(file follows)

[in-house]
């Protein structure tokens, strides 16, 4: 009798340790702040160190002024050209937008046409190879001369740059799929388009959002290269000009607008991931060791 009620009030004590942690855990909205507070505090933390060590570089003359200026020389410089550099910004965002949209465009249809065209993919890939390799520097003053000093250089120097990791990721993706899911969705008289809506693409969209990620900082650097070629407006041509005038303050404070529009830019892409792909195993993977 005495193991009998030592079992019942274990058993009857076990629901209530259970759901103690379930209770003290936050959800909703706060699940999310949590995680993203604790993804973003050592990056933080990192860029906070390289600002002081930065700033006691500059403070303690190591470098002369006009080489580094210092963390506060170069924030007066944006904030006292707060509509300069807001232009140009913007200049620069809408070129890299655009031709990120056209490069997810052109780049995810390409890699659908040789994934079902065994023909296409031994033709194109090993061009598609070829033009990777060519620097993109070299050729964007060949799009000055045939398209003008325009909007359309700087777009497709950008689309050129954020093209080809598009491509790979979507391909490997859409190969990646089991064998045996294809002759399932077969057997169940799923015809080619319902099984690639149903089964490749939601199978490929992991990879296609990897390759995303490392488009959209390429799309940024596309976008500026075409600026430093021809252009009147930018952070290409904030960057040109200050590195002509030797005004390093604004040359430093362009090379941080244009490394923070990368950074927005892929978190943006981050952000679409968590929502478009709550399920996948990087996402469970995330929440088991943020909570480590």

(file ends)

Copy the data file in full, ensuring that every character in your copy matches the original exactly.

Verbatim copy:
[in-house]
């Protein structure tokens, strides 16, 4: 009798340790702040160190002024050209937008046409190879001369740059799929388009959002290269000009607008991931060791 009620009030004590942690855990909205507070505090933390060590570089003359200026020389410089550099910004965002949209465009249809065209993919890939390799520097003053000093250089120097990791990721993706899911969705008289809506693409969209990620900082650097070629407006041509005038303050404070529009830019892409792909195993993977 005495193991009998030592079992019942274990058993009857076990629901209530259970759901103690379930209770003290936050959800909703706060699940999310949590995680993203604790993804973003050592990056933080990192860029906070390289600002002081930065700033006691500059403070303690190591470098002369006009080489580094210092963390506060170069924030007066944006904030006292707060509509300069807001232009140009913007200049620069809408070129890299655009031709990120056209490069997810052109780049995810390409890699659908040789994934079902065994023909296409031994033709194109090993061009598609070829033009990777060519620097993109070299050729964007060949799009000055045939398209003008325009909007359309700087777009497709950008689309050129954020093209080809598009491509790979979507391909490997859409190969990646089991064998045996294809002759399932077969057997169940799923015809080619319902099984690639149903089964490749939601199978490929992991990879296609990897390759995303490392488009959209390429799309940024596309976008500026075409600026430093021809252009009147930018952070290409904030960057040109200050590195002509030797005004390093604004040359430093362009090379941080244009490394923070990368950074927005892929978190943006981050952000679409968590929502478009709550399920996948990087996402469970995330929440088991943020909570480590």